Going back in the records of the property, it appears that the site was construction-related from the early 1900’s to somewhere in the 1960’s.  The site, which was mostly cleared, was used to store construction materials as a contractor storage area according to a 1935 map. Earlier, in the 19th century,  it appears from some early maps to have been a brickmaking site. 

 The Ottaviano-owned Hudson Concrete Block Company sought a Building Permit in 1942 to add to its existing building on site.  In the early 1960’s, due to its non-conforming use adjacent to a residential zone, the Village required its termination. It was cited in 1966 and 1967 for being used as an open storage yard for materials and equipment and for having “steel boilers, tanks, hoppers, timbers and other construction materials not removed.”  In 1972, Irwin Katz acquired the property and subsequently sold it to Strichlin Realty in 2000.

It apparently remained in limbo for some time and reappeared in 1994 with the proposal for a MacDonald’s Drive-in business at the location.  Ultimately, MacDonald’s withdrew its application in 1995 but drawings from that application show three buried broken concrete foundations on the site, one dating from 1972. They have not been removed.   At the time, a proposal to rezone it to RA-5, single family residential, was considered but did not move forward. In 1998, there was a proposal for a 19,555 square foot, 1-story retail space which also did not proceed.  In 2005, the Village purchased the property as part of a legal settlement. A retail/office was tentatively proposed in 2005 called “The Gateway” with 2 stories and 19,200 square feet. It was later withdrawn as the developers wanted a quick review and approval.  Genovese drug store also showed interest in building a big box drug store there as well.   

In 2010, the Village Board did a Request for Proposals (RFP) for the site under the zoning in place.  Four such proposals were submitted (one as a high school class exercise). None met the requirements of proving financial viability, mostly requiring Village investment in its development.

Since then, the updating of the Comprehensive Plan in 2017 reaffirmed the property as an important focal point of this Gateway Commercial area.  The current zoning consultants have looked at what the present market for commercial properties requires. Their proposal for the zoning amendment reflects this market as well as the Village’s Comprehensive Plan goals of maintaining a vibrant, neighbor friendly environment in the Village.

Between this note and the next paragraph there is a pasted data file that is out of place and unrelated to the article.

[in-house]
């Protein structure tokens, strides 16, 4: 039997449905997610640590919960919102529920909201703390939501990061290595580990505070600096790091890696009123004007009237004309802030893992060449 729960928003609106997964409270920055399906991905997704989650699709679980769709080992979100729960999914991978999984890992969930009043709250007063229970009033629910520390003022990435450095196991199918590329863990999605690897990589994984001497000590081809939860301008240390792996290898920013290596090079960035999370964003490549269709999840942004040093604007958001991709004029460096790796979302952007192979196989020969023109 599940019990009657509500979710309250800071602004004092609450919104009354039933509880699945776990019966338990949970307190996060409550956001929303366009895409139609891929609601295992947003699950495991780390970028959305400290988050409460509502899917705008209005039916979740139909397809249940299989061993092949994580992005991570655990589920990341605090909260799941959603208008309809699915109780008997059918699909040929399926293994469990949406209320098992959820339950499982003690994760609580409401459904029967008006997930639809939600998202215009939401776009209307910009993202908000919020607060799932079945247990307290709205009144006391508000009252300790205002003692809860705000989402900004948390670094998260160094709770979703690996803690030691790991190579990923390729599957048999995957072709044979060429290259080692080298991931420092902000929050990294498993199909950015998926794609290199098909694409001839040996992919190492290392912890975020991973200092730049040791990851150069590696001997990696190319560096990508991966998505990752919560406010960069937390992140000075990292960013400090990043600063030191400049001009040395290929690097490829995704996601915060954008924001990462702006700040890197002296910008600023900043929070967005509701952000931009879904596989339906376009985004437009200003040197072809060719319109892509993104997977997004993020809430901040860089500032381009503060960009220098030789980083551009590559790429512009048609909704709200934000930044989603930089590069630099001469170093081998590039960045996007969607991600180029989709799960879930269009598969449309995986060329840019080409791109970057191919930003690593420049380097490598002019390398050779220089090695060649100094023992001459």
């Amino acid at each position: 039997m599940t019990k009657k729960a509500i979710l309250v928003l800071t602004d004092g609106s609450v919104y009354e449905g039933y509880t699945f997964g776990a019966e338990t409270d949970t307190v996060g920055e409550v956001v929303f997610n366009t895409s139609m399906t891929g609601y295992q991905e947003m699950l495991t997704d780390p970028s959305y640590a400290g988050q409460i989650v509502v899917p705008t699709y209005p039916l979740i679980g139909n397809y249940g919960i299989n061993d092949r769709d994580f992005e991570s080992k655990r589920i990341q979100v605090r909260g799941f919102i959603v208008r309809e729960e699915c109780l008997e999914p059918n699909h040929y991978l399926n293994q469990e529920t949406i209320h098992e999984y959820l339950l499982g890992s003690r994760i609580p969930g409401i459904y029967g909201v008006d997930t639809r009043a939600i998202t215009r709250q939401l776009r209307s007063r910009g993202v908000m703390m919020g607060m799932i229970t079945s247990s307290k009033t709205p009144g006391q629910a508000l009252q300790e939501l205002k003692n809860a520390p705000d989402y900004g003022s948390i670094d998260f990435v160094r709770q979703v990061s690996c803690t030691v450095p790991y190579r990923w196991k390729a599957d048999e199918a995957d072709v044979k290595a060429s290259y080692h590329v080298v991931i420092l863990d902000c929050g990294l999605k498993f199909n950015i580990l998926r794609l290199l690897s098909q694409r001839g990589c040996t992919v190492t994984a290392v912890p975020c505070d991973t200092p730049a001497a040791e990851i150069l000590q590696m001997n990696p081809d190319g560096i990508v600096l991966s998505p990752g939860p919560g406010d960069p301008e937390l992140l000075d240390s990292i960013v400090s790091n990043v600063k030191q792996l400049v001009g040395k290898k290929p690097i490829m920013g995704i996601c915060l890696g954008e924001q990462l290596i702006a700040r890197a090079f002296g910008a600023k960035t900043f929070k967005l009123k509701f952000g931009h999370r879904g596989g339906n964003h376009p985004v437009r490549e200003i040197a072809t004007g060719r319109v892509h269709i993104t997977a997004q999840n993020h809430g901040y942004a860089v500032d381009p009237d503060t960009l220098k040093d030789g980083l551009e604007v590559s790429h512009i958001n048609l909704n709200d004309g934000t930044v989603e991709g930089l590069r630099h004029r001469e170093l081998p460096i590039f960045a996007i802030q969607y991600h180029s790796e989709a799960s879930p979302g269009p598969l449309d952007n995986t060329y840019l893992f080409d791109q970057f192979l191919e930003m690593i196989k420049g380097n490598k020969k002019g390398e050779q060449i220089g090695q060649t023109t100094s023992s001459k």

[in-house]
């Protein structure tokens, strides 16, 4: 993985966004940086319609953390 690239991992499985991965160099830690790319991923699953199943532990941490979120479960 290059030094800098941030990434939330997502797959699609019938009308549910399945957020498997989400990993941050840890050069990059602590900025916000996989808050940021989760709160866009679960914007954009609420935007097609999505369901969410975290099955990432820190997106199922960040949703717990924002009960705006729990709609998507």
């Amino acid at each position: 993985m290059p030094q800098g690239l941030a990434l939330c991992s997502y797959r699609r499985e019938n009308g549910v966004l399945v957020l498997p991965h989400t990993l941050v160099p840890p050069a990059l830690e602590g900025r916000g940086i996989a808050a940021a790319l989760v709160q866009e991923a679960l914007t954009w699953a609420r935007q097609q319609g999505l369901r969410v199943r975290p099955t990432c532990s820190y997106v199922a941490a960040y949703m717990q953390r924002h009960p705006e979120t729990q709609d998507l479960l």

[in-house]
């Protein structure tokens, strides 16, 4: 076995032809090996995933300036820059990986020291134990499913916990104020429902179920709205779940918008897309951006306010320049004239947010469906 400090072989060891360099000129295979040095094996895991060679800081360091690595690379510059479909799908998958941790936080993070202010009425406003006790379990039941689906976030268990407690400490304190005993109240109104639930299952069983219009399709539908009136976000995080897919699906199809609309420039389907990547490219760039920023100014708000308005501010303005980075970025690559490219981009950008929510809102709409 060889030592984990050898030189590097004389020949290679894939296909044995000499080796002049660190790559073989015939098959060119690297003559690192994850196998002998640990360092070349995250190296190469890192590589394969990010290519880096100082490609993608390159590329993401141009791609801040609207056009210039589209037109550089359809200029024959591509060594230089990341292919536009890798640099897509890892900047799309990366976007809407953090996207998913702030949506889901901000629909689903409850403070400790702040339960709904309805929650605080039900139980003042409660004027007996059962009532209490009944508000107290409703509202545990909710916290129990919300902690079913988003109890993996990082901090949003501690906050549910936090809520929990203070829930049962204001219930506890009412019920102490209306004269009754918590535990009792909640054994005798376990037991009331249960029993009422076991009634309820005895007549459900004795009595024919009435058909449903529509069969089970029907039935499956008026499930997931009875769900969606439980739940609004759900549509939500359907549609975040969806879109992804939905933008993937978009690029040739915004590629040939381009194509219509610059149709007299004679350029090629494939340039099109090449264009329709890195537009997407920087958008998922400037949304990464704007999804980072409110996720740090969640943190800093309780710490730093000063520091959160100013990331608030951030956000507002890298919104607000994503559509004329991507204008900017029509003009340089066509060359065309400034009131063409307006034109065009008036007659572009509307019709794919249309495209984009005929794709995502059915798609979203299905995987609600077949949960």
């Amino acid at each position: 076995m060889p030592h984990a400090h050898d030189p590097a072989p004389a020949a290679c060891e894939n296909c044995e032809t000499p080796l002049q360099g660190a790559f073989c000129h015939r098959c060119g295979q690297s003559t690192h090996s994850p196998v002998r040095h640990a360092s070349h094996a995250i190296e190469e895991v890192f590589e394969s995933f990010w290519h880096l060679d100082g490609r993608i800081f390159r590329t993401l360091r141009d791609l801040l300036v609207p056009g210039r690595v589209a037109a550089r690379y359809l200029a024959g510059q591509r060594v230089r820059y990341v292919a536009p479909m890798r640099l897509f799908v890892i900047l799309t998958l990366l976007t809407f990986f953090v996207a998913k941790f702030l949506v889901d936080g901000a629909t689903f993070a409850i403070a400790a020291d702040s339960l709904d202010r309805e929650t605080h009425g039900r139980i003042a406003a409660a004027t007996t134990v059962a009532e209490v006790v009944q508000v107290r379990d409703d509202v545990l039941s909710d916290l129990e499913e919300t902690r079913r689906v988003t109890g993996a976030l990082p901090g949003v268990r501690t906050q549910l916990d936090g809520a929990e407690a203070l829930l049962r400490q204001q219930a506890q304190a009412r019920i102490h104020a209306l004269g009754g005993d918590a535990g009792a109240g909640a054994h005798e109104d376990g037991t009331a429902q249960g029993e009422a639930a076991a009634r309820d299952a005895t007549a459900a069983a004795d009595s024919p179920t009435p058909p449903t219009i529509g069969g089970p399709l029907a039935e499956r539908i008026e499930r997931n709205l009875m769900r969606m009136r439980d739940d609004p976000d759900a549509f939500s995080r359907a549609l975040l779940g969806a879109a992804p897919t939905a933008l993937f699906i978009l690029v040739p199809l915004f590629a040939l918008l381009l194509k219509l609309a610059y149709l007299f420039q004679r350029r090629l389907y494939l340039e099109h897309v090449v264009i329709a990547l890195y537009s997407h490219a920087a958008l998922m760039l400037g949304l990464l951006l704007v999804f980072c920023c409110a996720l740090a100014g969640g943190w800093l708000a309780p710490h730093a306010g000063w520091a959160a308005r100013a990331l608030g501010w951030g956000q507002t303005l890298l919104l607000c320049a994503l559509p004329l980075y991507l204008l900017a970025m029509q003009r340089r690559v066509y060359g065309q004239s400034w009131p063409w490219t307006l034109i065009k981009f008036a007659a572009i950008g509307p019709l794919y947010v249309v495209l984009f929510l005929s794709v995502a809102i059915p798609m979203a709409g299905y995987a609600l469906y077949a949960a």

The proposed amendment as it affects this lot, would permit 3 stories at the same 35’ maximum height, require publicly accessible open space including amenities such as paths and benches. It would also preserve a 50’ Right of Way as a vegetated buffer along the properties on Wells avenue.  Additionally, only one curb cut would be permitted. Any future development proposal would be reviewed by the Planning Board for meeting parking requirements, design factors such as lighting, landscaping, traffic impacts, sidewalks, etc. The Board of Trustees would also review these factors as part of their special permit review. 

This week, the Village opened the Public Hearing on the draft zoning amendments. The proposed amendments must also be reviewed by our Waterfront Advisory Committee to ensure it is consistent with our Local Waterfront Revitalization Plan (LWRP) as well as a review by the Planning Board.  While all this is taking place, the Board must seek further input on the zoning amendments. 

Only when all these steps are completed will the Board be able to makes its decision on the proposed amendments. The length and scope of the approval process is meant to ensure that all aspects of any zoning amendment are duly considered before any decision is made.

I encourage you to follow and engage in this process.


Ann Gallelli

Brian Pugh: Thank you, Croton!

Image may contain: 6 people, people smiling, people standingDear Neighbors:


I would like to thank every Croton resident who showed up at the polls on Election Day or took advantage of Early Voting. Over the last two years, working with the Board of Trustees, local residents and the Village’s professional staff, we’ve achieved the following:

— Protected taxpayers by keeping the total property tax growth under 1% for both years combined.

— Prioritized sustainability by securing electricity from 100% renewable energy sources for all Croton households through Sustainable Westchester’s Community Choice Aggregation (CCA) Program.

— Added the first Electric Vehicle (EV) to the Village’s fleet with more EV and hybrid vehicles included in our capital plan.

— Installed public EV charging stations at the train station and at the Municipal Building.